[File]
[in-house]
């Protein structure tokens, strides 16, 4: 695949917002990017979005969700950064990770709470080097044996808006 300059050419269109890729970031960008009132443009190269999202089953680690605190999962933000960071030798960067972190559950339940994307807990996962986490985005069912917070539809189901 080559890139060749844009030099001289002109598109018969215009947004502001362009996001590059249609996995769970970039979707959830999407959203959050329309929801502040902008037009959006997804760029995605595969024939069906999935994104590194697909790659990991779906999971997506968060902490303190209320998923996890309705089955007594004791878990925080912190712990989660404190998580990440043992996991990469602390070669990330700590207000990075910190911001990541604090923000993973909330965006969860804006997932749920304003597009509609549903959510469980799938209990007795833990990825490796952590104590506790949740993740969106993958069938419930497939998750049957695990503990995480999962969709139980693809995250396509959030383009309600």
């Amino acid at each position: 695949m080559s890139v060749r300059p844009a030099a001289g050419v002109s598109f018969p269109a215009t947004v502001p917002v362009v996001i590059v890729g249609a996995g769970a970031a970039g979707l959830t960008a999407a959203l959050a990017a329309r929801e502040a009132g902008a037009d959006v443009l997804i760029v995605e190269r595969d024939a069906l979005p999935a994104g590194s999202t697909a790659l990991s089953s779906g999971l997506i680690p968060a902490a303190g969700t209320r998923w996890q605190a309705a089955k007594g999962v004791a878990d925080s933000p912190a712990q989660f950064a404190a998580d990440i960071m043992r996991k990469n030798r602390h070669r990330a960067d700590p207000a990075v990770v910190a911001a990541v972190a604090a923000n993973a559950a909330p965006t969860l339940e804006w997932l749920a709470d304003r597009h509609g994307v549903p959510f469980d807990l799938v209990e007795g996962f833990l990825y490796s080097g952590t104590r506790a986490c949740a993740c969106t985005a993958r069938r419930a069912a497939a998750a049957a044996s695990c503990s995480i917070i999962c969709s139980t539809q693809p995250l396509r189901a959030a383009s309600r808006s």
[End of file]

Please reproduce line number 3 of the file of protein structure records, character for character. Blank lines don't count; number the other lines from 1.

């Amino acid at each position: 695949m080559s890139v060749r300059p844009a030099a001289g050419v002109s598109f018969p269109a215009t947004v502001p917002v362009v996001i590059v890729g249609a996995g769970a970031a970039g979707l959830t960008a999407a959203l959050a990017a329309r929801e502040a009132g902008a037009d959006v443009l997804i760029v995605e190269r595969d024939a069906l979005p999935a994104g590194s999202t697909a790659l990991s089953s779906g999971l997506i680690p968060a902490a303190g969700t209320r998923w996890q605190a309705a089955k007594g999962v004791a878990d925080s933000p912190a712990q989660f950064a404190a998580d990440i960071m043992r996991k990469n030798r602390h070669r990330a960067d700590p207000a990075v990770v910190a911001a990541v972190a604090a923000n993973a559950a909330p965006t969860l339940e804006w997932l749920a709470d304003r597009h509609g994307v549903p959510f469980d807990l799938v209990e007795g996962f833990l990825y490796s080097g952590t104590r506790a986490c949740a993740c969106t985005a993958r069938r419930a069912a497939a998750a049957a044996s695990c503990s995480i917070i999962c969709s139980t539809q693809p995250l396509r189901a959030a383009s309600r808006s």